Pedestrian knocked down by car while walking on footpath awarded $2 million in damages
Muhammad Adam Muhammad Lee was due to start a computer engineering diploma course in 2015 when he was knocked down by a car that mounted the kerb outside Hougang Stadium.
As a result of the accident, Mr Adam, who is now 30, suffered a multitude of severe and permanent injuries and became mentally incapacitated.
He tried twice, in 2017 and in 2020, to resume his studies but was unable to cope and eventually dropped out of school.
On Wednesday (Nov 24), the High Court awarded him more than $2 million in damages in a suit that his mother and elder sister brought on his behalf against the driver, Mr Sean Tay Jia Rong.
Mr Tay's insurers had accepted 100 per cent liability for the accident but disputed numerous categories of claims.
The award included about $1 million for loss of future earnings, $216,000 for the traumatic brain injury he suffered, $370,800 for a future full-time domestic helper and $10,000 for loss of marriage prospects.
It also included special damages such as $237,448.03 for medical expenses, $21,739.84 for a caregiver and $1,219.55 for loss of polytechnic fees.
There was also a claim for $10,000 in aggravated damages after the family learnt that the insurers had arranged for private investigators to take videos of Mr Adam.
But Justice S. Mohan rejected the claim, noting that it was not uncommon for insurance companies to conduct surveillance on claimants who say they have suffered serious injuries as a result of negligence.
"Adam has displayed remarkable and commendable tenacity in recovering from some of his very serious injuries and in attempting to return to his pre-accident life... It is my fervent hope that Adam will not allow this accident and its effects, debilitating and long-lasting as they are, to define the rest of his life," said the judge.
Mr Adam was on a footpath along Hougang Avenue 2 when the accident occurred on April 3, 2015.
He suffered multiple skull fractures, bleeding in the brain, facial fractures and a leg fracture, and underwent numerous procedures during his hospital stay of about 4½ months.
He was later treated and assessed by a slew of doctors and other medical professionals, whose reports were submitted for the suit.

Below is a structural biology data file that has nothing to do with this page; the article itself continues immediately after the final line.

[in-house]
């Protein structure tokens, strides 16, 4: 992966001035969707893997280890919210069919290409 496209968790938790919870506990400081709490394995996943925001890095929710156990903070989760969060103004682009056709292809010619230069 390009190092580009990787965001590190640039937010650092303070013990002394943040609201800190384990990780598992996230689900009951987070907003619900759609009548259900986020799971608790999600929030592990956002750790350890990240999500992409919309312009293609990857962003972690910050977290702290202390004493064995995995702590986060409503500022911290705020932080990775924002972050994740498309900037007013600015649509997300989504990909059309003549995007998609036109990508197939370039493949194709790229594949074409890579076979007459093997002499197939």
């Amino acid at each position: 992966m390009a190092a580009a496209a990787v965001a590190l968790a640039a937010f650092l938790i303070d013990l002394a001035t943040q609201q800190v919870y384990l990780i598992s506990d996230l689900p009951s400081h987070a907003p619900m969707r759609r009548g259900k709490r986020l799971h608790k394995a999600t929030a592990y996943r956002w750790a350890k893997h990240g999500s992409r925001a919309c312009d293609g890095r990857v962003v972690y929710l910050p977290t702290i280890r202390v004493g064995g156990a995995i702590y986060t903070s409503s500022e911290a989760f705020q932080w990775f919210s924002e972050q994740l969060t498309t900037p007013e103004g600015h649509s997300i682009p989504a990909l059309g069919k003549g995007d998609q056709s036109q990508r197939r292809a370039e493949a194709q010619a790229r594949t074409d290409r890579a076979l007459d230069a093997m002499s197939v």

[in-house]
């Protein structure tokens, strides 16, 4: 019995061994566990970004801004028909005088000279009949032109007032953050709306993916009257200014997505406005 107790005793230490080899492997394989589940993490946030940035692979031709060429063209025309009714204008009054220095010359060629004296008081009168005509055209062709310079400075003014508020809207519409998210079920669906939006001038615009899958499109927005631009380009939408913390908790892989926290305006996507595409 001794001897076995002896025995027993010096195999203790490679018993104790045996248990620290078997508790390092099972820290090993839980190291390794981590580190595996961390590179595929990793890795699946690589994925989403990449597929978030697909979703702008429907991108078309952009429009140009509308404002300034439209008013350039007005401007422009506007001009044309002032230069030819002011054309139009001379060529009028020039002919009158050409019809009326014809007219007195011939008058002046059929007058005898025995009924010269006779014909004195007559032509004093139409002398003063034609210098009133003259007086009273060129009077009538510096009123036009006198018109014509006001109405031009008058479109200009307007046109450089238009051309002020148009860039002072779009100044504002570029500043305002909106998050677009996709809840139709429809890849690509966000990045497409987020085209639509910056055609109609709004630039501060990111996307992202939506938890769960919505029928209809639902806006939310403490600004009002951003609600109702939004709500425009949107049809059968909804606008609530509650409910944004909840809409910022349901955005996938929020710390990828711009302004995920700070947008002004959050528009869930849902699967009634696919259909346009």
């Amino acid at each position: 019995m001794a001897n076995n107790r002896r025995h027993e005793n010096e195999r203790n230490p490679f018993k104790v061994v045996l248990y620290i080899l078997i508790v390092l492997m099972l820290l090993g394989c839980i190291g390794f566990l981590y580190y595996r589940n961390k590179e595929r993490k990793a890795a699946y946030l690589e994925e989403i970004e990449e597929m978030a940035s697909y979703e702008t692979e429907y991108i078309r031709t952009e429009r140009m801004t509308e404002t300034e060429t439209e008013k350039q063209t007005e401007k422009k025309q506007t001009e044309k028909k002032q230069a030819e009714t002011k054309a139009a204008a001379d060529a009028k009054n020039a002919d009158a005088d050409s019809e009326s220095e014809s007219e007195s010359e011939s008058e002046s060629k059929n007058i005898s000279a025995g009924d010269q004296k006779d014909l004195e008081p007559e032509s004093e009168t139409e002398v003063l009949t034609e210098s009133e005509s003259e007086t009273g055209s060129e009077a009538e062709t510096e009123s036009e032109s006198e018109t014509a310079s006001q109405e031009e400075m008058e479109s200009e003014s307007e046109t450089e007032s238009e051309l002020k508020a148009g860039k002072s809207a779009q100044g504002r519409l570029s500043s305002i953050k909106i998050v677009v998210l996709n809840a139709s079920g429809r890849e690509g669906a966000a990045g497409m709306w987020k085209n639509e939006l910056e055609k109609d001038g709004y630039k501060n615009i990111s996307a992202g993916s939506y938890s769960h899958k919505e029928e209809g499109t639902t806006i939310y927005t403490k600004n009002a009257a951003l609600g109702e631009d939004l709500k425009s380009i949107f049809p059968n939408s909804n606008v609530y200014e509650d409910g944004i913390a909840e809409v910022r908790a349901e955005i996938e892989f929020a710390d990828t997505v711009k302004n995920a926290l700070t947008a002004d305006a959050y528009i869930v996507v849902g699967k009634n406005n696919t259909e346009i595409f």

The subject of his employment prospects was a major point of contention in the suit.
The insurers argued the he will be able to undertake "light jobs" but his family said he can no longer work for the rest of his life as a result of his injuries.
His sister testified that Mr Adam had tried to work at a bubble tea shop in 2017 but was asked to leave after three days, ostensibly because he was deemed to be too slow in carrying out the work assigned to him.
Beginning in 2018, there were episodes where he was violent towards his family members.
A report by a neuropsychologist said the angry outbursts were consistent with the behavioural symptoms associated with traumatic brain injury.
Mr Adam was also diagnosed with major depressive disorder and persistent depressive disorder.
A psychiatrist's report said while Mr Adam is able to perform basic activities such as bathing and eating, his ability to carry out important tasks, which are fundamental for independent living has been substantially affected.
Mr Adam is unable to manage finances beyond small sums of less than $100, unable to manage on his own with regard to cooking, healthcare and ensuring personal safety and security, and unable to hold down a job, said the report.
His family had claimed $2.27 million for loss of future income, arguing that he would have completed his computer engineering course, gone on to university and worked as an engineer if not for the accident.
However, Justice Mohan said the evidence provided by the family, such as Mr Adam's academic performance before the accident and the fact that his sister had graduated from university, did not show that he would have gone on to obtain an engineering degree.